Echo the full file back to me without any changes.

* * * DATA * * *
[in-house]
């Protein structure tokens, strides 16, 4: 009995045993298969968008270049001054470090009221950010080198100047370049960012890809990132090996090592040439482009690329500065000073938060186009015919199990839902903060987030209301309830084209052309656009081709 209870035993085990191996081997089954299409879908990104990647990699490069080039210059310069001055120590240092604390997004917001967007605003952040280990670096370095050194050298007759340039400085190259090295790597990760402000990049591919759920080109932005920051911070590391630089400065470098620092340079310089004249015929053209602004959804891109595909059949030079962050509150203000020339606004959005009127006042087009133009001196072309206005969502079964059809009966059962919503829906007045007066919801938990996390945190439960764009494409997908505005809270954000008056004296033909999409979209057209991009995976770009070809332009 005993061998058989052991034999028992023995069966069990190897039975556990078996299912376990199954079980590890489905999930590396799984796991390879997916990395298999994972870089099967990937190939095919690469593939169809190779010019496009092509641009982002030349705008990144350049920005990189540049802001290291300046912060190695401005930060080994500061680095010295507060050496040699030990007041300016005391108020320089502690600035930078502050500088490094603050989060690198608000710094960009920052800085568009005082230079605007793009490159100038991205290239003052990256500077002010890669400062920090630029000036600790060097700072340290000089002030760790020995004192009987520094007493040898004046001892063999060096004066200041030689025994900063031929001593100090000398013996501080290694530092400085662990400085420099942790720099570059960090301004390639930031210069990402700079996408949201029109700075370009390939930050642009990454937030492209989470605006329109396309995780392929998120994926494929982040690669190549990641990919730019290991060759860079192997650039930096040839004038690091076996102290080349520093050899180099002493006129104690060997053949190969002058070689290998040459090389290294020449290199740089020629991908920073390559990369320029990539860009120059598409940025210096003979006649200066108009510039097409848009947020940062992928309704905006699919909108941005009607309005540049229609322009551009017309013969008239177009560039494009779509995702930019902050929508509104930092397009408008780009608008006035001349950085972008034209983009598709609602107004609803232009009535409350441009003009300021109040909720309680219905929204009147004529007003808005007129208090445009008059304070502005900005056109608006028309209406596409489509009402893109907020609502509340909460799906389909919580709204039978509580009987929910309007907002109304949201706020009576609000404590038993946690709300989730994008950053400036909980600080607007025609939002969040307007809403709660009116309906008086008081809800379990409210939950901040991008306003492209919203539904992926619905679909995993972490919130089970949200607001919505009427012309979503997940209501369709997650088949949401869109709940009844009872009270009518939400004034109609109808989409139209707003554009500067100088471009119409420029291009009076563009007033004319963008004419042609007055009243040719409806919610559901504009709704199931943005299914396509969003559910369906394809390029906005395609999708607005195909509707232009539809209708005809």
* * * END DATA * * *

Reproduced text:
[in-house]
């Protein structure tokens, strides 16, 4: 009995045993298969968008270049001054470090009221950010080198100047370049960012890809990132090996090592040439482009690329500065000073938060186009015919199990839902903060987030209301309830084209052309656009081709 209870035993085990191996081997089954299409879908990104990647990699490069080039210059310069001055120590240092604390997004917001967007605003952040280990670096370095050194050298007759340039400085190259090295790597990760402000990049591919759920080109932005920051911070590391630089400065470098620092340079310089004249015929053209602004959804891109595909059949030079962050509150203000020339606004959005009127006042087009133009001196072309206005969502079964059809009966059962919503829906007045007066919801938990996390945190439960764009494409997908505005809270954000008056004296033909999409979209057209991009995976770009070809332009 005993061998058989052991034999028992023995069966069990190897039975556990078996299912376990199954079980590890489905999930590396799984796991390879997916990395298999994972870089099967990937190939095919690469593939169809190779010019496009092509641009982002030349705008990144350049920005990189540049802001290291300046912060190695401005930060080994500061680095010295507060050496040699030990007041300016005391108020320089502690600035930078502050500088490094603050989060690198608000710094960009920052800085568009005082230079605007793009490159100038991205290239003052990256500077002010890669400062920090630029000036600790060097700072340290000089002030760790020995004192009987520094007493040898004046001892063999060096004066200041030689025994900063031929001593100090000398013996501080290694530092400085662990400085420099942790720099570059960090301004390639930031210069990402700079996408949201029109700075370009390939930050642009990454937030492209989470605006329109396309995780392929998120994926494929982040690669190549990641990919730019290991060759860079192997650039930096040839004038690091076996102290080349520093050899180099002493006129104690060997053949190969002058070689290998040459090389290294020449290199740089020629991908920073390559990369320029990539860009120059598409940025210096003979006649200066108009510039097409848009947020940062992928309704905006699919909108941005009607309005540049229609322009551009017309013969008239177009560039494009779509995702930019902050929508509104930092397009408008780009608008006035001349950085972008034209983009598709609602107004609803232009009535409350441009003009300021109040909720309680219905929204009147004529007003808005007129208090445009008059304070502005900005056109608006028309209406596409489509009402893109907020609502509340909460799906389909919580709204039978509580009987929910309007907002109304949201706020009576609000404590038993946690709300989730994008950053400036909980600080607007025609939002969040307007809403709660009116309906008086008081809800379990409210939950901040991008306003492209919203539904992926619905679909995993972490919130089970949200607001919505009427012309979503997940209501369709997650088949949401869109709940009844009872009270009518939400004034109609109808989409139209707003554009500067100088471009119409420029291009009076563009007033004319963008004419042609007055009243040719409806919610559901504009709704199931943005299914396509969003559910369906394809390029906005395609999708607005195909509707232009539809209708005809």